|BAN KI-MOON TAKES OVER: "WE ARE ALL IN THE SAME BOAT."
15 January 2007
On 2 January 2007, passing an honour guard and welcomed with applause from staff, former Republic of Korea
Foreign Minister Ban Ki-Moon took over formally as United Nations Secretary-General today with a call for collective
action to address a host of international crises from Sudan's Darfur conflict to the nuclear programmes of Iran
and North Korea.
Mr. Ban, who succeeded Kofi Annan to become the eighth UN Secretary-General as the New Year came in on 1 January,
smiled broadly as he entered the towering landmark building housing UN Headquarters on New York's East River, where he
paid tribute at the memorial for UN personnel who have fallen in the line of duty.
"I am very much overwhelmed by all this warm welcome," he told a crowd of reporters. "Your presence this morning
is a vivid proof that the United Nations is much alive in the front line addressing all the challenges and issues
and trying to give hope to all the people around the world," he said.
"I start my day as Secretary-General of the United Nations with much expectations and hope and promise and I need
your strong support. I start my duty at a daunting time in international affairs starting from Darfur to Middle East,
Lebanon, Iran, Iraq, North Korea, many other crises that trouble our world," he added, stressing that these issues
need to be addressed collectively.
In a welcome initiative, one of the first actions of the new Secretary General was to address the staff. Stressing
his determination to follow through on the goal of management reform at the United Nations, Ban Ki-Moon called on them
to work with him to help make the Organization more mobile, professional and capable of responding to the
expectations of the international community.
The UN must change to meet the demands of the 21st century, Mr. Ban told Secretariat staff after arriving at UN
Headquarters in New York for his first working day.
"That should mean change with continuity," Mr. Ban said. "But we have to show the international community that we
are ready and eager to change."
The Secretary-General said he planned to be flexible and pragmatic in all of his actions, adding that the strength
of his "dedication and resolve is greater than ever" and he had a deep sense of expectation about the post.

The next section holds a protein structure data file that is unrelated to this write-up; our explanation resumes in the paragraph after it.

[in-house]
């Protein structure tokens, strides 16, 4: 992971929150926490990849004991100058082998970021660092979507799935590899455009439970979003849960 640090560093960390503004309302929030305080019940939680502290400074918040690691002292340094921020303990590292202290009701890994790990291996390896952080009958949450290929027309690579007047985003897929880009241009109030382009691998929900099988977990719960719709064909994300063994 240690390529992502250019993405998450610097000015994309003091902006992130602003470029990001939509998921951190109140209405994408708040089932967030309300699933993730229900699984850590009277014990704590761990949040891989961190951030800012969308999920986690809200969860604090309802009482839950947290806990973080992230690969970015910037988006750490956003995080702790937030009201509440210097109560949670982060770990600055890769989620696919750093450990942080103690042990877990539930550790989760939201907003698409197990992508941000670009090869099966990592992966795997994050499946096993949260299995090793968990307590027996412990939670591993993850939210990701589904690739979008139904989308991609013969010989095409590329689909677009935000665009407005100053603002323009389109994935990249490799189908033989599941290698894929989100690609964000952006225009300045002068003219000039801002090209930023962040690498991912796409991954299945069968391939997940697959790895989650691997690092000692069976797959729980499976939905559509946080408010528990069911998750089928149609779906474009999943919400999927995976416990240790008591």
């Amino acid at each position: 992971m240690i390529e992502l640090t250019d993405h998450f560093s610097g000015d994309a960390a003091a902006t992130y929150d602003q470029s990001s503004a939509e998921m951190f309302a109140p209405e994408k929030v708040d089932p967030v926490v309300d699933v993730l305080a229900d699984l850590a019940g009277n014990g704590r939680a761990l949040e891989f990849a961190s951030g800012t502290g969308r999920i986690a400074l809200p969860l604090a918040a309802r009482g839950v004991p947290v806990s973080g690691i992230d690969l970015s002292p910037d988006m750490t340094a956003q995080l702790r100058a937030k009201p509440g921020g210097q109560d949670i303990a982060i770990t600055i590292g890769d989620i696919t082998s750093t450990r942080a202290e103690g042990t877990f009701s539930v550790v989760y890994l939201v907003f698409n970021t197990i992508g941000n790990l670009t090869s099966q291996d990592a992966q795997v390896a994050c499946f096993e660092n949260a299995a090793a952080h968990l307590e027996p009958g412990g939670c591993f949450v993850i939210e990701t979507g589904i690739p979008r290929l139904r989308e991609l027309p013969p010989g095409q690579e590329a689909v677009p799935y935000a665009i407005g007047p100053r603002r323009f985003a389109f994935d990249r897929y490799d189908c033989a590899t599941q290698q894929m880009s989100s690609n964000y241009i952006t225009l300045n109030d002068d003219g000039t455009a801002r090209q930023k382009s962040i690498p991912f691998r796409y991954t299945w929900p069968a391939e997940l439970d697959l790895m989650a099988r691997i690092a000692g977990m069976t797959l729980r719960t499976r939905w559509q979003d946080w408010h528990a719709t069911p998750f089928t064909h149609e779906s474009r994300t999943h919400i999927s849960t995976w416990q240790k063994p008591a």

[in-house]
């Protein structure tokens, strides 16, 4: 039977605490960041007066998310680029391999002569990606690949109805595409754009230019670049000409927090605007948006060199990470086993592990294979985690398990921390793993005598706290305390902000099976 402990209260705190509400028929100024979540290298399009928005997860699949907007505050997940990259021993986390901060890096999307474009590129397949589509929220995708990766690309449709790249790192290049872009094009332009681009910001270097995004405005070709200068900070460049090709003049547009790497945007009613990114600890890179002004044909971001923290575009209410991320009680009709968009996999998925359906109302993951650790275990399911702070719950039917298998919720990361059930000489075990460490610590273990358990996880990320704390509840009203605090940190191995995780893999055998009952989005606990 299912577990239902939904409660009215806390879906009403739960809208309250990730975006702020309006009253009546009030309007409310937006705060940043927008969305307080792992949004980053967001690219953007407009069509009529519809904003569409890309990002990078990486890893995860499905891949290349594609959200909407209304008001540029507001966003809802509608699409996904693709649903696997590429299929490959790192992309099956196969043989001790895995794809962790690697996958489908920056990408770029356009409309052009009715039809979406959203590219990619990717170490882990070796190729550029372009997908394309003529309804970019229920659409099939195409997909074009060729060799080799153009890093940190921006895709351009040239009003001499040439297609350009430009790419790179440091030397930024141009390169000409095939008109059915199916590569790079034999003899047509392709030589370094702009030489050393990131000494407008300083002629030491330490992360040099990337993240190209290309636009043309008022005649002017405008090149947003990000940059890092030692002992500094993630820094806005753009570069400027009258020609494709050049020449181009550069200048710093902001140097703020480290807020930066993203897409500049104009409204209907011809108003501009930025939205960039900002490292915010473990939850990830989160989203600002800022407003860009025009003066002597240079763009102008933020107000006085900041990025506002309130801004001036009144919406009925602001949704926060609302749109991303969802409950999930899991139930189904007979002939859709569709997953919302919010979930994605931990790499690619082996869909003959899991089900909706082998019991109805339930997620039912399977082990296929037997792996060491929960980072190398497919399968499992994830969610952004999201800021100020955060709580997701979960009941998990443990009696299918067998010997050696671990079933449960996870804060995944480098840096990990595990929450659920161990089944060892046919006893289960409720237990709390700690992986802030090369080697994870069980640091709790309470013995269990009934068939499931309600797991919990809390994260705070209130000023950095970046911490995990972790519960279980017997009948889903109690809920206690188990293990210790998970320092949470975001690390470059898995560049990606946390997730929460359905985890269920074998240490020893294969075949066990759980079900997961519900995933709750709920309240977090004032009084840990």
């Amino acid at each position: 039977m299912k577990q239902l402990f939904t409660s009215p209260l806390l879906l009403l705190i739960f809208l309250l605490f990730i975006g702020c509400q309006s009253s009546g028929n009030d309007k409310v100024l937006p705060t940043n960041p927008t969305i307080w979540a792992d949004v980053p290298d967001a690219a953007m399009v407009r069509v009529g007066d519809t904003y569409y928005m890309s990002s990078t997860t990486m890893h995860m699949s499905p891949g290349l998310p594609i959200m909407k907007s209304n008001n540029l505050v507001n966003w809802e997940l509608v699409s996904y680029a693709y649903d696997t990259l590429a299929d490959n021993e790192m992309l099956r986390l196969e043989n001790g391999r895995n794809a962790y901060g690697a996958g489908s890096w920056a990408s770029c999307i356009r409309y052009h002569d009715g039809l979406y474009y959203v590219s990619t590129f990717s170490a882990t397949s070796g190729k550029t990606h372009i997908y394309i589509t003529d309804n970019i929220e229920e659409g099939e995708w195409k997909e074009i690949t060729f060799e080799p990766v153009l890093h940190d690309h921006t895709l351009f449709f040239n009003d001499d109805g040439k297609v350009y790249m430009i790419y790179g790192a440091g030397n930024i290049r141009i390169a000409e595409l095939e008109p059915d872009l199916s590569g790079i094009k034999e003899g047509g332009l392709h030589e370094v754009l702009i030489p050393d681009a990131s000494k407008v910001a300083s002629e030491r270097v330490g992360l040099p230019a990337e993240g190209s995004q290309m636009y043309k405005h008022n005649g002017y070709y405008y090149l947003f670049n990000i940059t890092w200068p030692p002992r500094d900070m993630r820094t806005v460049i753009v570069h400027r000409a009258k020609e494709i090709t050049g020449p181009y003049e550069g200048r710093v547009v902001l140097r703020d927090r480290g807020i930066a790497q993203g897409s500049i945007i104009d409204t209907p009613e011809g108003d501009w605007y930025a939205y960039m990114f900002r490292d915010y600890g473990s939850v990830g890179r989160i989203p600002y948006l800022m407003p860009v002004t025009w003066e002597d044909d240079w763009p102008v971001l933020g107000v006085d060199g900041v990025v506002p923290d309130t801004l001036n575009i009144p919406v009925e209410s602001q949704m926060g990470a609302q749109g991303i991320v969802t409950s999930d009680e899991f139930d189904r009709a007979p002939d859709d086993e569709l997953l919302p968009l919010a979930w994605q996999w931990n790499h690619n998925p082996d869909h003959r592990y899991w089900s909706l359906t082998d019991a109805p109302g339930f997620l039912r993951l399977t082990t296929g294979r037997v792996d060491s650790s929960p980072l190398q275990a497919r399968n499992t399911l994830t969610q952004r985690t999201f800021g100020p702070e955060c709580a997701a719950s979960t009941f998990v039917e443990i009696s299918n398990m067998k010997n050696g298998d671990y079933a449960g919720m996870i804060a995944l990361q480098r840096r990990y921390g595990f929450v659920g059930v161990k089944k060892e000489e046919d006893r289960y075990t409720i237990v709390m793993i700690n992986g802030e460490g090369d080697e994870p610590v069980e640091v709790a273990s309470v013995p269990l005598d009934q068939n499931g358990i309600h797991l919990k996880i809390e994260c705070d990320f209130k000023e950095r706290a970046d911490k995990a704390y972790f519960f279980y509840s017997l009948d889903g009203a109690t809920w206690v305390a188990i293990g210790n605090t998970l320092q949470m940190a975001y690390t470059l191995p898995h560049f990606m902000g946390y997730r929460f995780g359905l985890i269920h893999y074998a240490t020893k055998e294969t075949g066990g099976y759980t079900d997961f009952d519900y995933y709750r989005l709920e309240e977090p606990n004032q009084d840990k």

"For me, the time for celebration has passed, I stand before you humbled, with a heavy weight on my shoulders,
but my heart is beating with quiet excitement. We are all in the same boat. Let us work as one and sail together
with courage and common purpose."
Noting that "staff morale has plummeted" in recent years in the wake of "harsh and sometimes unfair criticism"
of the Secretariat on areas from lack of accountability to ethical lapses, Mr. Ban said: "Not all of the criticisms
are justified, but some of them warrant our urgent attention, and we must take bold steps to dispel them."
He vowed to make meritocracy his watchword on human resources, while allowing for geographical representation and
gender balance; set career development as a top priority, using training, mobility and evaluation; and encouraging
staff mobility, not only between departments at Headquarters, but also between New York and the field.
"Together, we can make our shared home a place of humanity as well as professional excellence," he said.
Mr. Ban said he would look to senior managers to inspire, motivate and bring out the best in staff, and he urged
all staff to be forthright in expressing their views, even when they are discussing shortcomings or problems at
"I am by nature a steadfast believer in the value and virtue of dialogue, no matter how high the perceived
barriers to it," he said.
Mr. Ban later added that: "We may have different opinions, but it is through dialogue that we can and will found
common ground to change the working culture of the Organization, restore trust in one another, and learn to speak
in one voice."
The meetings was transmitted by video-conference to UN offices and duty stations outside Headquarters, including
Addis Ababa, Bangkok, Beirut, Brindisi, Geneva, Nairobi, Santiago and Vienna. Staff representations from those duty
stations, as well as New York, each made statements after Mr. Ban spoke while Assistant Secretary-General for Human
Resources Jan Beagle also pledged the full support of staff.